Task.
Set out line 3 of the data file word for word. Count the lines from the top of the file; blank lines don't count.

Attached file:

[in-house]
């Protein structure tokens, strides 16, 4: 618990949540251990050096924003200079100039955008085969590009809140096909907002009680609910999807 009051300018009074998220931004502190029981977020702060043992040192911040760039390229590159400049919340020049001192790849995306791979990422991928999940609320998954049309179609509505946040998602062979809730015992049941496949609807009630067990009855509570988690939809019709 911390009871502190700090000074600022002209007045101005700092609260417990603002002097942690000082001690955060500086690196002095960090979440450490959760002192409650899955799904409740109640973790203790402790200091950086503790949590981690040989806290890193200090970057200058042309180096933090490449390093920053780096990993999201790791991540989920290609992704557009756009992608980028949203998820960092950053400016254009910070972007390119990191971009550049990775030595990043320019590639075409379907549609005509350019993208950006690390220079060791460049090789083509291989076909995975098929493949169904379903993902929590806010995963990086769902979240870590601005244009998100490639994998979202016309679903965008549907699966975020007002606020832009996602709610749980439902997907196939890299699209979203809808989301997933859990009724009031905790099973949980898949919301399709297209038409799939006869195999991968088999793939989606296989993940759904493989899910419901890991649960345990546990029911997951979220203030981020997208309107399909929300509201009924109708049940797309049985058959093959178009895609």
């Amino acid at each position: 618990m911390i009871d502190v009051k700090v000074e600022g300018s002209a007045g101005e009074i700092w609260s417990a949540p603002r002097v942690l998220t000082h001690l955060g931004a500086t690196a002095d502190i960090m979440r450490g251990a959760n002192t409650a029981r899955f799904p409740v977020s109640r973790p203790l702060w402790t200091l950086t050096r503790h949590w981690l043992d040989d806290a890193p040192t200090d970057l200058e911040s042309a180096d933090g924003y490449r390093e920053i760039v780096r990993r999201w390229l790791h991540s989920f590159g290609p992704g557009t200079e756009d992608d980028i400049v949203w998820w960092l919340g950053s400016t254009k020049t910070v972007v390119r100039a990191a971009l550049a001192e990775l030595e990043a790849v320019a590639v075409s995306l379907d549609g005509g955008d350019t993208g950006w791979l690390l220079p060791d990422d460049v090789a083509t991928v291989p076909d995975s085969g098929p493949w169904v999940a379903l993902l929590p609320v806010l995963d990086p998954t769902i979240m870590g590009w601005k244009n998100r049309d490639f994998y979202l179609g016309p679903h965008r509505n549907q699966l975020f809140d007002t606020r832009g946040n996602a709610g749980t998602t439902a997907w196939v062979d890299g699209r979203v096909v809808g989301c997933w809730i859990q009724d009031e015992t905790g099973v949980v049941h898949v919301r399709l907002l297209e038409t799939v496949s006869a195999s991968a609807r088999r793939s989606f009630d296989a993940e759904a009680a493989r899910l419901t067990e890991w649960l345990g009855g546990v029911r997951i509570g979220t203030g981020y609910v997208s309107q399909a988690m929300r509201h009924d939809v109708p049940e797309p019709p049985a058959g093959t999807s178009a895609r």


């Amino acid at each position: 618990m911390i009871d502190v009051k700090v000074e600022g300018s002209a007045g101005e009074i700092w609260s417990a949540p603002r002097v942690l998220t000082h001690l955060g931004a500086t690196a002095d502190i960090m979440r450490g251990a959760n002192t409650a029981r899955f799904p409740v977020s109640r973790p203790l702060w402790t200091l950086t050096r503790h949590w981690l043992d040989d806290a890193p040192t200090d970057l200058e911040s042309a180096d933090g924003y490449r390093e920053i760039v780096r990993r999201w390229l790791h991540s989920f590159g290609p992704g557009t200079e756009d992608d980028i400049v949203w998820w960092l919340g950053s400016t254009k020049t910070v972007v390119r100039a990191a971009l550049a001192e990775l030595e990043a790849v320019a590639v075409s995306l379907d549609g005509g955008d350019t993208g950006w791979l690390l220079p060791d990422d460049v090789a083509t991928v291989p076909d995975s085969g098929p493949w169904v999940a379903l993902l929590p609320v806010l995963d990086p998954t769902i979240m870590g590009w601005k244009n998100r049309d490639f994998y979202l179609g016309p679903h965008r509505n549907q699966l975020f809140d007002t606020r832009g946040n996602a709610g749980t998602t439902a997907w196939v062979d890299g699209r979203v096909v809808g989301c997933w809730i859990q009724d009031e015992t905790g099973v949980v049941h898949v919301r399709l907002l297209e038409t799939v496949s006869a195999s991968a609807r088999r793939s989606f009630d296989a993940e759904a009680a493989r899910l419901t067990e890991w649960l345990g009855g546990v029911r997951i509570g979220t203030g981020y609910v997208s309107q399909a988690m929300r509201h009924d939809v109708p049940e797309p019709p049985a058959g093959t999807s178009a895609r």